Previously, I told you about how rodents can avoid predators by detecting specific metabolites in carnivore urine, but today I'd like to tell you about some new research being done on human urine in an effort to diagnose certain diseases.
Last week I introduced the topic of metabolites, which are the by-products of the breakdown of things your body consumes, like food, drugs, and vitamins. These by-products are waste materials and usually leave the body via the urine or feces. The metabolites that are present in your urine depend on a lot of factors: not just what comes into your body but also what's happening inside your body. If you are currently hosting a pathogen, the metabolites present in your urine will likely change. This can be directly due to the pathogen itself producing the metabolites (hey, a bacterium has to eat and make waste too) or indirectly by the pathogen influencing metabolic activity (i.e., energy production pathways) in the cells of the infected tissues.
As it turns out, it may be possible to isolate specific urinary metabolite profiles common to people infected with certain pathogens. This could potentially be as simple as scanning the metabolites present in someone's urine and saying, "Okay, you have elevated levels of A and B and lower levels of C and D in your urine, so we have strong evidence that you're hosting pathogen Y." A research group at the International Center for Genetic Engineering and Biotechnology in New Delhi recently approached the question as to whether or not tuberculosis (TB), a disease caused by the bacterium Mycobacterium tuberculosis, can be detected in such a manner by identifying the volatile1 organic compounds present in the urine of healthy and TB-infected individuals.
After screening the urine of healthy and infected individuals with mass spectrometry2, the researchers came up with a few compounds that stood out as being different between the two groups. Two compounds (isopropyl acetate and o-xylene) increased at least two-fold in people infected with TB, whereas three other compounds (cymol, 2,6-dimethystyrene, and 3-pentanol) decreased by about half. To determine the predictive power of these results, the researchers generated a new pool of healthy and infected individuals, and they were able to accurately determine which individuals were healthy and which were TB-infected on the basis of these five metabolites.
It was beyond the scope of this study to determine the physiological origin of these five metabolites, but some of them are related to glycolysis and lipid metabolism, which are two different methods of providing cells with energy via the breakdown of carbohydrates or fat, respectively. It is also unknown if they are originating from the infected body tissues or directly from the tuberculosis bacteria. Clearly more research is needed on the physiology of these metabolites, but for now it seems that they are good potential biomarkers for diagnosing tuberculosis cases through urinary analysis.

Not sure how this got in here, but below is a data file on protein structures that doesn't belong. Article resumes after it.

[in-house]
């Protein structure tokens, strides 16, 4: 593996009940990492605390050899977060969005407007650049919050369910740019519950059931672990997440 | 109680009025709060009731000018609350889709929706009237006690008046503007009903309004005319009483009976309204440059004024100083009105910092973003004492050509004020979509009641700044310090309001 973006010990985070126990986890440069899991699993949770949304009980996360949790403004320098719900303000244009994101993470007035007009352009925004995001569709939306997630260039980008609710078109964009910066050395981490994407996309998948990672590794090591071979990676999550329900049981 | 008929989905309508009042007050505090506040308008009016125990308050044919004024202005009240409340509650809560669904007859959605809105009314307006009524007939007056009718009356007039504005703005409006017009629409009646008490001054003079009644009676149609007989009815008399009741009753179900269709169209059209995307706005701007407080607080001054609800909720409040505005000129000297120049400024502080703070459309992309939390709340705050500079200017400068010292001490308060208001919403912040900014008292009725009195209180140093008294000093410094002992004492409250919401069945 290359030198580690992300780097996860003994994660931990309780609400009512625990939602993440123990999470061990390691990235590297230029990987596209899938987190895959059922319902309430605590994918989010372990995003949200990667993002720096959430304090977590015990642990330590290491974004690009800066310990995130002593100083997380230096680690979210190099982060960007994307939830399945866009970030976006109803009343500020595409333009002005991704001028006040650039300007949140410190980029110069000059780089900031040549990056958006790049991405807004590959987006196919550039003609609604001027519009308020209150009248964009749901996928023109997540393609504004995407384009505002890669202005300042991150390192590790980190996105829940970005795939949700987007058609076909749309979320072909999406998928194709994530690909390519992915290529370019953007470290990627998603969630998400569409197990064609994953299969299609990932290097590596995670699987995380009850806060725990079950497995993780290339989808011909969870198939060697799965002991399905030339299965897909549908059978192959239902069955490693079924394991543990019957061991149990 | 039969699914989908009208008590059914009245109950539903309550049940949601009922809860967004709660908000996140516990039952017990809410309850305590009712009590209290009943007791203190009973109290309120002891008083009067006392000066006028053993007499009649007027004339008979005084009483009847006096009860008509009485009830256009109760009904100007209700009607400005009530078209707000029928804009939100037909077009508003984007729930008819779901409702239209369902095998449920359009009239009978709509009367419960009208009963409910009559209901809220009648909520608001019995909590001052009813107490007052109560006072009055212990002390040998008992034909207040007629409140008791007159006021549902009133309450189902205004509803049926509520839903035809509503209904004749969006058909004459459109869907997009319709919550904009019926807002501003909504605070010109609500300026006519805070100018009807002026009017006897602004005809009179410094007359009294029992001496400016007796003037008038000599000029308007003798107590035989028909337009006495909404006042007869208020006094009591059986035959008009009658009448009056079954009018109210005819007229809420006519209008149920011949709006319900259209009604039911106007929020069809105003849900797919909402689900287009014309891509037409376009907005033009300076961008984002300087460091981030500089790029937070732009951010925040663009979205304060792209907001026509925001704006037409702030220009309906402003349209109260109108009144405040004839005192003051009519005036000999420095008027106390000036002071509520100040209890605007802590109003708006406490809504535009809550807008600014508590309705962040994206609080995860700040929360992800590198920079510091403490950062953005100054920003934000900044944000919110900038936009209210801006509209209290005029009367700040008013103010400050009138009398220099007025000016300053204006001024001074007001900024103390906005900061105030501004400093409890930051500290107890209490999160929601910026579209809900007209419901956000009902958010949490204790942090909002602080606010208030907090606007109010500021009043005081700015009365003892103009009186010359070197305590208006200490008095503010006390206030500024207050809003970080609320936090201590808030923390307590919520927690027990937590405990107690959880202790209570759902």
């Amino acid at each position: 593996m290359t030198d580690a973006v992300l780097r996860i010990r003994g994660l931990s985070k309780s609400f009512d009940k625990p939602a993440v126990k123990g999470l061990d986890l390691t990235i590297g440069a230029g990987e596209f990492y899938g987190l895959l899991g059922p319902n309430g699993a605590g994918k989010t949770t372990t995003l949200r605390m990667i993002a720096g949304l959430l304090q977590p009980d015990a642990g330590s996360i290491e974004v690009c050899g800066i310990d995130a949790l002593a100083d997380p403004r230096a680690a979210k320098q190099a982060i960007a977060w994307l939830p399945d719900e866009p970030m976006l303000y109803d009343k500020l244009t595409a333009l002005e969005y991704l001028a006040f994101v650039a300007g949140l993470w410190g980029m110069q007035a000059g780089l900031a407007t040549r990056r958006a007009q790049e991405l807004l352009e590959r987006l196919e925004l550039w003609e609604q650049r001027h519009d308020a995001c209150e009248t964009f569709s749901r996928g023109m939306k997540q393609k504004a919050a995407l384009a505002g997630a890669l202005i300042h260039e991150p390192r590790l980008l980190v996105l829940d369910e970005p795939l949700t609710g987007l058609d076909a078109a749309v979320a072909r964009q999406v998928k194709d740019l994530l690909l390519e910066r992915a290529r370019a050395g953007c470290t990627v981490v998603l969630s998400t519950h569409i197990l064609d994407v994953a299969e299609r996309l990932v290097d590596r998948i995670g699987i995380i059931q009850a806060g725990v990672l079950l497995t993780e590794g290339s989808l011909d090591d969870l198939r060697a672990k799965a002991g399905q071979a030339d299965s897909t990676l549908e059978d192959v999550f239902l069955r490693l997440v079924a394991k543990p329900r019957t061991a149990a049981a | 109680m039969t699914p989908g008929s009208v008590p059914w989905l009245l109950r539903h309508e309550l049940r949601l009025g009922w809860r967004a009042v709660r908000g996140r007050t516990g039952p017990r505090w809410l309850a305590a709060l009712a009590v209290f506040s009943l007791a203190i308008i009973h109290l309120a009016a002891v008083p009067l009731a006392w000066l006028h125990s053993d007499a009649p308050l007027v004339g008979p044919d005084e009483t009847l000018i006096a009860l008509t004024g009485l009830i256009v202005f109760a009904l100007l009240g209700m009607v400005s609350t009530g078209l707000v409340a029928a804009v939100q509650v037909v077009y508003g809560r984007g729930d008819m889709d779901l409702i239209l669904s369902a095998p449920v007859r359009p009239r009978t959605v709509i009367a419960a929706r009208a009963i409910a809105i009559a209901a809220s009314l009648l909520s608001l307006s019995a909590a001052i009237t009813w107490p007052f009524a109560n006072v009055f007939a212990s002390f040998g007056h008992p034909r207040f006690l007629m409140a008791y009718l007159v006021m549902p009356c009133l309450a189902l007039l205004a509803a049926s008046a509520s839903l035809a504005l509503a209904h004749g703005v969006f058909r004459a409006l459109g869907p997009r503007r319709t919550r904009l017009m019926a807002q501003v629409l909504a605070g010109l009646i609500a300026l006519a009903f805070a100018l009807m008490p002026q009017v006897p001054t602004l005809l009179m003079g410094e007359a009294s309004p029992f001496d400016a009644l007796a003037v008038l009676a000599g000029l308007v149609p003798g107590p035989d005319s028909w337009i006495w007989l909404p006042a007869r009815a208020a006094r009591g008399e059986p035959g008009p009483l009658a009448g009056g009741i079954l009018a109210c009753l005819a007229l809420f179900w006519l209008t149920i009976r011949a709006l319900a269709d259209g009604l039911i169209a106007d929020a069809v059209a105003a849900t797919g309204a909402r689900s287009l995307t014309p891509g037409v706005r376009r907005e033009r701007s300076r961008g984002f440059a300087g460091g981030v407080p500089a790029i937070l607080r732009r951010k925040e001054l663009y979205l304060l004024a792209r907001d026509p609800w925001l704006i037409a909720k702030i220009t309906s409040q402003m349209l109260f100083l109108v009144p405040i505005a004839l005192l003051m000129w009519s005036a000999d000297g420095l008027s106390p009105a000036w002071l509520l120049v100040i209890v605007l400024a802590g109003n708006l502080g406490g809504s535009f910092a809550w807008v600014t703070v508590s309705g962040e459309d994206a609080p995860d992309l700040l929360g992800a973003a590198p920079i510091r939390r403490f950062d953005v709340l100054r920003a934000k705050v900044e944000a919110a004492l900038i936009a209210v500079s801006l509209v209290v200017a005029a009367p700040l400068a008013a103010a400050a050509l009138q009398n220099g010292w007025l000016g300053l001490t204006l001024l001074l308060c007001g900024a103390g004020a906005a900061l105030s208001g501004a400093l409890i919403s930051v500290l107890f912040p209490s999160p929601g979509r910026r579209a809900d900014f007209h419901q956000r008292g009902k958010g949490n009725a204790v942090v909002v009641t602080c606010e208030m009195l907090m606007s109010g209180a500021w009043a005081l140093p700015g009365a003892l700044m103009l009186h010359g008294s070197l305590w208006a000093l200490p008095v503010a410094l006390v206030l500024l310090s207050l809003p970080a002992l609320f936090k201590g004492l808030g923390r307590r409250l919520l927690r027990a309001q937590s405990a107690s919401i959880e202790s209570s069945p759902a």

But why bother trying to diagnose with urine at all? Traditional culture tests for TB involve taking a sputum (that's the mucus you cough up) sample and seeing if M. tuberculosis bacteria grow from it, but this procedure can take weeks. There's also the common skin prick test, which involves injecting a small amount of bacterial protein under the skin (there is no risk of infection because the proteins are not the actual bacterium, just something the bacterium produces). If a person has been exposed to TB, their immune system will recognize and attack the TB proteins, resulting in a hard, raised bump on the skin. This procedure is more invasive, subject to complications from existing conditions, and can still take 2-3 days for results. Urine samples have the advantage of being noninvasive (you're going to be peeing every 2-5 hours anyway), and the person doing the testing is never directly exposed to the bacterium, as can be the case with sputum samples.
While mass spectrometry was used to identify urine metabolites in this study, future point-of-care diagnostics may make use of electronic nose systems, which are currently being explored as a method of identifying volatile organic compounds and could potentially be developed as automated sensors for the specific volatile metabolites present in the urine of TB-infected individuals. This would streamline the procedure, make it more cost-effective, and provide a time advantage over other diagnostic methods currently being used. This would make a big difference in developing nations where skilled manpower, money, and resources are scant and where shortening the delay to diagnosis and treatment are key for reducing TB-related deaths.
1 In chemistry, a volatile compound is one that readily evaporates into the air. I was being facetious when I mentioned pee-sniffing in the title, but volatile compounds do make it to the nose more quickly... I'm just saying...
2 Would anyone be interested in a primer on how mass spectrometry works? It gets thrown around on TV procedurals a lot (CSI, Bones, etc.) and is depicted as a machine where you pump in a substance and it spits out all the molecules present in the sample. It ain't nearly that easy by a long shot.
Banday, K., Pasikanti, K., Chan, E., Singla, R., Rao, K., Chauhan, V., & Nanda, R. (2011). Use of Urine Volatile Organic Compounds To Discriminate Tuberculosis Patients from Healthy Subjects Analytical Chemistry, 83 (14), 5526-5534 DOI: 10.1021/ac200265g